The Bombay High Court Wednesday directed an American couple, who has been unable to take back their embryos which are currently stored in a hospital in Mumbai due to changes in surrogacy laws in India, to approach the Directorate General of Foreign Trade (DGFT). The court directed the DGFT to take a “reasoned” decision taking into consideration the “humanitarian aspects” of the case within three weeks.
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A bench of Justice Shantanu Kemkar and Justice M S Karnik was hearing a plea filed by the couple through their lawyer A A Kumbhakoni, who had come to India last year looking for a surrogate after they failed at conceiving a child biologically.
One of the couple had made eight embryos and sent them to India by a special courier (in a frozen state). All the embryos are currently at Hiranandani Hospital in Powai. In April 2015, the Indian Council of Medical Research had given a no objection certificate to the couple to import their frozen embryos from USA. Accordingly, they were sent to India. But when the Indian government announced a change in policy in November, 2015, and banned surrogacy for foreign couples, the couple requested the hospital authorities to return their embryos. However, the hospital refused to part with the embryos saying that import and export of embryos was banned in India under the new policy rules.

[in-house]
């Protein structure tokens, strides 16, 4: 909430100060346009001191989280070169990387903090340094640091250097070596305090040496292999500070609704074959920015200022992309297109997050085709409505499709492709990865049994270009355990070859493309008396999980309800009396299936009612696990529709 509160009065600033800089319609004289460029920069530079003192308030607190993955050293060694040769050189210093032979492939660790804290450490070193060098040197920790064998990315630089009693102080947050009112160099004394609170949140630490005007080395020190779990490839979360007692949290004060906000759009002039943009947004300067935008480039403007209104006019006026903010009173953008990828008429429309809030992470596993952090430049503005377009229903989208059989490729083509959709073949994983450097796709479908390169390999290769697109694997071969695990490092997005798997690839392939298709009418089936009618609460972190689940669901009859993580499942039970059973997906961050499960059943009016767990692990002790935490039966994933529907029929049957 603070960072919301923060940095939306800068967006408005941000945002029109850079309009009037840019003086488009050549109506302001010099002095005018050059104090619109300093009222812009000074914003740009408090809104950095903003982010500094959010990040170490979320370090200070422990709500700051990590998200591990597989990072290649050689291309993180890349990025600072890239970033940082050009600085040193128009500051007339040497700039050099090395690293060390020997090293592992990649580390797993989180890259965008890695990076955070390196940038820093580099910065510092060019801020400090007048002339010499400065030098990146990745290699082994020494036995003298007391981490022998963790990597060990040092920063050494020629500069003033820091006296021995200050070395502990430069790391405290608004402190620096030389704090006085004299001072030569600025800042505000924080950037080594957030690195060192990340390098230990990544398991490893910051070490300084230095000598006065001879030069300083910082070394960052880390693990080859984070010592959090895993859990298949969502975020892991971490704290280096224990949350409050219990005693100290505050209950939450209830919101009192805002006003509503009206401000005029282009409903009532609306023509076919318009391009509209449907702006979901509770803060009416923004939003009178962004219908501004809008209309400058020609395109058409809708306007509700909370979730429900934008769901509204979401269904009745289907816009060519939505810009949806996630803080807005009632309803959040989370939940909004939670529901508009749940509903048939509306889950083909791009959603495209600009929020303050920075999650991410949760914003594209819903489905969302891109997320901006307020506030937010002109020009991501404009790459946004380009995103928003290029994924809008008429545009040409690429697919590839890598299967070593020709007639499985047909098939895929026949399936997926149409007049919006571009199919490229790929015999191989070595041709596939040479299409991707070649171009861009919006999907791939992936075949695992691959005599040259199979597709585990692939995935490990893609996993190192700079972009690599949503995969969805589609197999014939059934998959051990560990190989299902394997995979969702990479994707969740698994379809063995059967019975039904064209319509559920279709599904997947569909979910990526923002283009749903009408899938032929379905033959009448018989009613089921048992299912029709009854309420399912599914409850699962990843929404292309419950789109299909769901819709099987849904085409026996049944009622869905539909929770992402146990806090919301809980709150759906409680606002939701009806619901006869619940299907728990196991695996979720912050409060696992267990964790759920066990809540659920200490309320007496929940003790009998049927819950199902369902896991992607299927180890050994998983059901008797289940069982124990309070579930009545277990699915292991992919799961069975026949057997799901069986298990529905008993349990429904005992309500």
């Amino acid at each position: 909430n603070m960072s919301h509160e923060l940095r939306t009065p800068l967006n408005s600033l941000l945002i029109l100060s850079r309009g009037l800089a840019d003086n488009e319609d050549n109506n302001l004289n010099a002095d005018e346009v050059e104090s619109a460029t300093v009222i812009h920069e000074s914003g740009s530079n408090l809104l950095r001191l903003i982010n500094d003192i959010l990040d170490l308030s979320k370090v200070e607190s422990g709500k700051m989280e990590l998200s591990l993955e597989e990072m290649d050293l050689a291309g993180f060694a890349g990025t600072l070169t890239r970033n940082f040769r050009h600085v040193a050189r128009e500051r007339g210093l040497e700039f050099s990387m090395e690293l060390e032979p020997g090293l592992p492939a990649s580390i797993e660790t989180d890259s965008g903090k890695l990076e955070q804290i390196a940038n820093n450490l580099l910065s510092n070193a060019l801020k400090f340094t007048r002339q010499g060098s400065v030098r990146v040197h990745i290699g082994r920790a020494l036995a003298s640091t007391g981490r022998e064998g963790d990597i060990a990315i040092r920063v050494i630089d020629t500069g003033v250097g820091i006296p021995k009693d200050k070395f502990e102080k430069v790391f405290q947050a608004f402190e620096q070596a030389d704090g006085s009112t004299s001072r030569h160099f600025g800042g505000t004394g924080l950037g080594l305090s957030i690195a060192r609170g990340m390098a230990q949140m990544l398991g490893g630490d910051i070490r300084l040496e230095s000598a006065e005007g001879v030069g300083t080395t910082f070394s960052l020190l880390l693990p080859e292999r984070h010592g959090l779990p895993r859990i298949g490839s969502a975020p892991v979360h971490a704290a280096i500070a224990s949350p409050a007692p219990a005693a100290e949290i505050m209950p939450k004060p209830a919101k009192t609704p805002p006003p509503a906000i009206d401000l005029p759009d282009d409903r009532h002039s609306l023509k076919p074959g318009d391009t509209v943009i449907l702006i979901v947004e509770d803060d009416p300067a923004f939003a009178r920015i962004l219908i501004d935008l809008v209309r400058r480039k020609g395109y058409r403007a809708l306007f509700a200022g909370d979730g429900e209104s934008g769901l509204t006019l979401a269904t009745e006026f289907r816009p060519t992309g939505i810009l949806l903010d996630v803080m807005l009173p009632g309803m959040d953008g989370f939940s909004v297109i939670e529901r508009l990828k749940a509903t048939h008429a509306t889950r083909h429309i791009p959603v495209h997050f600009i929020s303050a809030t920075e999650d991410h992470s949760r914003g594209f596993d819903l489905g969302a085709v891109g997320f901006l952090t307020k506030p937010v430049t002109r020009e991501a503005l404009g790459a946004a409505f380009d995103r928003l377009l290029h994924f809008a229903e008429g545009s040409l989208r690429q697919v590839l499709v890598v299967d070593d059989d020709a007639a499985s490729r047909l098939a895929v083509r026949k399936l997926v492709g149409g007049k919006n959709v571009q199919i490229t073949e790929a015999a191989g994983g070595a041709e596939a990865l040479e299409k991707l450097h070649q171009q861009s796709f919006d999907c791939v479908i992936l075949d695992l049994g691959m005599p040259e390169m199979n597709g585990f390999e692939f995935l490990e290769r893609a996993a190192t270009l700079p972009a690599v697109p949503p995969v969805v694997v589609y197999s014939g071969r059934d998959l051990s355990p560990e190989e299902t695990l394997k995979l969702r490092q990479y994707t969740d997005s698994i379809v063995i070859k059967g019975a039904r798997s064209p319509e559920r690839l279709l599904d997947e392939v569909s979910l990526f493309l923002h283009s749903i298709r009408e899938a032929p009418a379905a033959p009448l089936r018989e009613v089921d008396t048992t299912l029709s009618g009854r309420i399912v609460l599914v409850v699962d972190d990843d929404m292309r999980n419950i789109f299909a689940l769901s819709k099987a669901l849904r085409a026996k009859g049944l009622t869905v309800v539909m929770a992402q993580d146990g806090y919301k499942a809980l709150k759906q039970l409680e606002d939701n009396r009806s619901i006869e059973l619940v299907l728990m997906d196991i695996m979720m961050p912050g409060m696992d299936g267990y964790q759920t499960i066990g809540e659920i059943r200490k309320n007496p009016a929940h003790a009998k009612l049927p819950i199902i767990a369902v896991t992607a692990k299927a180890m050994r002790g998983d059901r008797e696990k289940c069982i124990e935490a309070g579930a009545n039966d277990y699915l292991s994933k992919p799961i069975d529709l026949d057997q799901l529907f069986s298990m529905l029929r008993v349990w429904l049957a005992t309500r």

Additional Solicitor General Anil Singh informed the court that the couple had approached a private organisation that looks after surrogacy in India but had not made a representation before DGFT.
He said the petitioners should approach the DGFT regarding their case.
“The petitioner should expeditiously make a representation before DGFT through their lawyer and DGFT should pass appropriate orders on all aspects including the humanitarian aspects. An order shall be passed within three weeks,” said Justice Kemkar.
The matter has been kept for further hearing on November 30. Stating that this was an exceptional case, the court said, “If export is done illegally, interrogation has to be made but they are not in the business of export.”